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Towards a method for optimized extraction of soluble nutrients from fresh and composted chicken manures
- Ksheem, Abdalhakim M., Bennett, John McL., Antille, Diogenes L., Raine, Steven R.
- Waste management 2015 v.45 pp. 76-90
- composts, ions, leachates, leaching, nutrients, phosphorus, poly(vinyl chloride), potassium, poultry manure, salinity, saturated hydraulic conductivity, sodium, total dissolved nitrogen, waste management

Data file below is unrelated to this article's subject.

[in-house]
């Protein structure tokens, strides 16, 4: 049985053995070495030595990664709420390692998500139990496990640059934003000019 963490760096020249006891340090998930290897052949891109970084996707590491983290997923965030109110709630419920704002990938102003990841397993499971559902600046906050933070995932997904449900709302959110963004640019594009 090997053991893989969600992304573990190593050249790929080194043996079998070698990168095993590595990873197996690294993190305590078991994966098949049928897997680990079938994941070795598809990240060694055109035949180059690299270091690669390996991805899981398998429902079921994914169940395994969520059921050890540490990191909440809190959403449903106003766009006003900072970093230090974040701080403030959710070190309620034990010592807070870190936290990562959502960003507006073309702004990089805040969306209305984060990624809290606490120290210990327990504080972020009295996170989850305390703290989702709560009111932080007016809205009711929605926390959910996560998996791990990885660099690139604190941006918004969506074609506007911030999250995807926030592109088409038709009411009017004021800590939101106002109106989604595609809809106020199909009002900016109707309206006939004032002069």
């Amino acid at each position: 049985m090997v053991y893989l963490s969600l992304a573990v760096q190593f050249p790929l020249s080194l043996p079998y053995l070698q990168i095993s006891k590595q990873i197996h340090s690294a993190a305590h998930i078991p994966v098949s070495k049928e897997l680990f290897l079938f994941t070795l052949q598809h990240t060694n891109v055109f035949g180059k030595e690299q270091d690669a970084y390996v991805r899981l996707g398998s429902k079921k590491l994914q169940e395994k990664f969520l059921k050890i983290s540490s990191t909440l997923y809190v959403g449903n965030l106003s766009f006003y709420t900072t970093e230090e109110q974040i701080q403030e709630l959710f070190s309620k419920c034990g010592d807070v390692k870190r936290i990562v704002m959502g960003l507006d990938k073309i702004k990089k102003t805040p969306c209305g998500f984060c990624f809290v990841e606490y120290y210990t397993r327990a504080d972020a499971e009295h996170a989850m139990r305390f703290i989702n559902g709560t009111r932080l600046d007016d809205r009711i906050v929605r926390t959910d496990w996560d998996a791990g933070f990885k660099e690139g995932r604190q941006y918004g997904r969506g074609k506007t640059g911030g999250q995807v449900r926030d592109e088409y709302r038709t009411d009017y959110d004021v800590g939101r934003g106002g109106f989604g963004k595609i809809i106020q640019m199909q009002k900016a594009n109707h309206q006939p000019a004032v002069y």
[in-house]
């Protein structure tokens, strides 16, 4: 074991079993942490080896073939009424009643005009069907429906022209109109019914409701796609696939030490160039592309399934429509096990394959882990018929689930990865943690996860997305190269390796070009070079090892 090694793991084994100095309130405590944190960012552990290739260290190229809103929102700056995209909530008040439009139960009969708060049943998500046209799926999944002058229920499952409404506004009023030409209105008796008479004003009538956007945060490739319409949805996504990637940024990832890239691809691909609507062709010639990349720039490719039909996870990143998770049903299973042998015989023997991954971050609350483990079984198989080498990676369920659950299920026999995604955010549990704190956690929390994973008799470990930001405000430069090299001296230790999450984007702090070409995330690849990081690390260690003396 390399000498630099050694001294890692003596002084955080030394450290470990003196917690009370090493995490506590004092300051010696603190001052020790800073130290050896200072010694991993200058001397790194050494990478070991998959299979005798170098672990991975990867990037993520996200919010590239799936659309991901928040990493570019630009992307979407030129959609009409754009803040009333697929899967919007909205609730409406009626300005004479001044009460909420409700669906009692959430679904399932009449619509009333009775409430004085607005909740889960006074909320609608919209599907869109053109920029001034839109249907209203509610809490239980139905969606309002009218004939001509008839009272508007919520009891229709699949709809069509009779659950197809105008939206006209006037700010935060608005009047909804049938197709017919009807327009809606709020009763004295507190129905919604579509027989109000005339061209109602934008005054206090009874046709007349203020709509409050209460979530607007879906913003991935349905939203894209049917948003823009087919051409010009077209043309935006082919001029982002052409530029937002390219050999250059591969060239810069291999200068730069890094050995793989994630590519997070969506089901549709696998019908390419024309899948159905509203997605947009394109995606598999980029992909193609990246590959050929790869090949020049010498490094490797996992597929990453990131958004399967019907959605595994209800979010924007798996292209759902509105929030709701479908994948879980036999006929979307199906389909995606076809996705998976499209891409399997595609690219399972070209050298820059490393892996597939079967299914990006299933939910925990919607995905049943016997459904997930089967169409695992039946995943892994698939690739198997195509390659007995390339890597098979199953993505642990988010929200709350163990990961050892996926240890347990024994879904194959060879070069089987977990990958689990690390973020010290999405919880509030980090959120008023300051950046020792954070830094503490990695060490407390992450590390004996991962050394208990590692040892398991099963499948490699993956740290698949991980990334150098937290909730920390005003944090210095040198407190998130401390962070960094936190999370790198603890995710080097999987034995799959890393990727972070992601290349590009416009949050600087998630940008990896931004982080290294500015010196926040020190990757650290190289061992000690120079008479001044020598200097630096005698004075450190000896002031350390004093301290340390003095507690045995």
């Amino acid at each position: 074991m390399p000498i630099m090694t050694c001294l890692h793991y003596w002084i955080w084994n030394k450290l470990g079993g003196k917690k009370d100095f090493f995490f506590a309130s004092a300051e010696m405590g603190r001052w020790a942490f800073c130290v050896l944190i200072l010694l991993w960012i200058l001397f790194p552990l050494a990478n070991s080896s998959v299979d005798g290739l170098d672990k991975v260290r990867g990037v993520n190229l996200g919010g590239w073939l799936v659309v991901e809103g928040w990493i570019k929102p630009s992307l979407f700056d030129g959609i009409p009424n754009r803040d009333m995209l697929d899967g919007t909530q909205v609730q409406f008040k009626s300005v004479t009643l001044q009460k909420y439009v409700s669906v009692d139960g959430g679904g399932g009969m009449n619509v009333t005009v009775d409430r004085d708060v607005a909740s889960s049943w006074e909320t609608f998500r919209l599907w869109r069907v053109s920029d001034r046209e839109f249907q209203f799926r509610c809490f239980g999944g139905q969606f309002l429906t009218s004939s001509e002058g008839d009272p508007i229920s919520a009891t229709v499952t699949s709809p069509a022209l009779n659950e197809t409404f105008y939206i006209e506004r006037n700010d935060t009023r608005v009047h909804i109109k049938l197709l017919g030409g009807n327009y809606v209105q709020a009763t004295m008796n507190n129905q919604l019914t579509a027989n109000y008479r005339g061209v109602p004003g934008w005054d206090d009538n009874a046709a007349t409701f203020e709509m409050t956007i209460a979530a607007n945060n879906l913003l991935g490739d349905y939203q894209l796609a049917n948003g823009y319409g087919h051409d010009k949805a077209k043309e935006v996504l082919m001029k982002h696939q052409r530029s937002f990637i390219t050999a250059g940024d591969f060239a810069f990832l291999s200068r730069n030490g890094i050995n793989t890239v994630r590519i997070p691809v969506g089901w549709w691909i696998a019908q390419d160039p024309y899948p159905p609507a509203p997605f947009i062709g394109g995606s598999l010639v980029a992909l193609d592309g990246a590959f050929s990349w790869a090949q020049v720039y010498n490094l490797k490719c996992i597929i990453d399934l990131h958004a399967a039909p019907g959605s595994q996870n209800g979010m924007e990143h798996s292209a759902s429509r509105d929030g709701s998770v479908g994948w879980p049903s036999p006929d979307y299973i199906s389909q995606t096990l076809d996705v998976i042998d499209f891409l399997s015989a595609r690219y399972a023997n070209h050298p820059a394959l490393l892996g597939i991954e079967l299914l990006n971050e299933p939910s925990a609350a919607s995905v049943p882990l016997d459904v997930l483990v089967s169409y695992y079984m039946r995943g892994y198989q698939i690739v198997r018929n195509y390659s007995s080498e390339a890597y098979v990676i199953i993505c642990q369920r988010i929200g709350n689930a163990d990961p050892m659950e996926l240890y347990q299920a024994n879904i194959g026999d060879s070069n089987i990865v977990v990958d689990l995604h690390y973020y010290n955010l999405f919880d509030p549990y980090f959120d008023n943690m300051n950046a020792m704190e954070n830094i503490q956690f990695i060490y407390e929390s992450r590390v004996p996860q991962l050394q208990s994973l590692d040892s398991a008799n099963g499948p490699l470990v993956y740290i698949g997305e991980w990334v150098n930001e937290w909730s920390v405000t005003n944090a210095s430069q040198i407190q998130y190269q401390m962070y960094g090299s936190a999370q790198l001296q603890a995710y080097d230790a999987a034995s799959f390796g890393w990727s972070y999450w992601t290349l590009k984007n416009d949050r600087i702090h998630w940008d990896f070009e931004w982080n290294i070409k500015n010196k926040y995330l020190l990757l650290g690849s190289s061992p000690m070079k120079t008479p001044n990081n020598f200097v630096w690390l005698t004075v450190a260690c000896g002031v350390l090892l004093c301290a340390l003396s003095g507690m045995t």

- A preliminary method for extraction of soluble nutrients from organic materials is presented that investigates important characteristics of design for efficient extraction. The study was conducted in Polyvinyl Chloride (PVC) columns (length: 50 and 100mm, diameter: 87.5mm) filled with fresh and composted chicken manures, packed to densities in the range of 0.2–0.6gcm−3. The columns were leached with distilled water. A total of 5cm3 of water per cm3 of material was applied. Leachate collection was sequentially partitioned to enable determination of soluble nutrients throughout time, including: total dissolved nitrogen (TDN), water soluble phosphorus (P) and potassium (K). Waste material state, density of packing and lengths of column all significantly (P<0.05) affected the concentration of ions in the leachate. In general, longer contact time between the percolating water and the material resulted in higher (P<0.05) concentration of ions in the leachate. Cumulative TDN and water soluble-P were greater (P<0.05) in fresh manure leachates, compared with compost leachates. Although, compost leachates provided relatively greater (P<0.05) concentration of K. Salinity ionic concentration of leachates, determined as Na and Cl, was consistently greater from fresh manure as compared to that from mature compost. Fresh manure and mature compost were determined to provide different responses to nutrient leaching because of differences in physico-chemical characteristics. Saturated hydraulic conductivity in fresh manure columns reduced rapidly with application of water to the columns. The mechanisms involved in this process are discussed with the implication for nutrient extraction and use of leachate from chicken manure waste sources.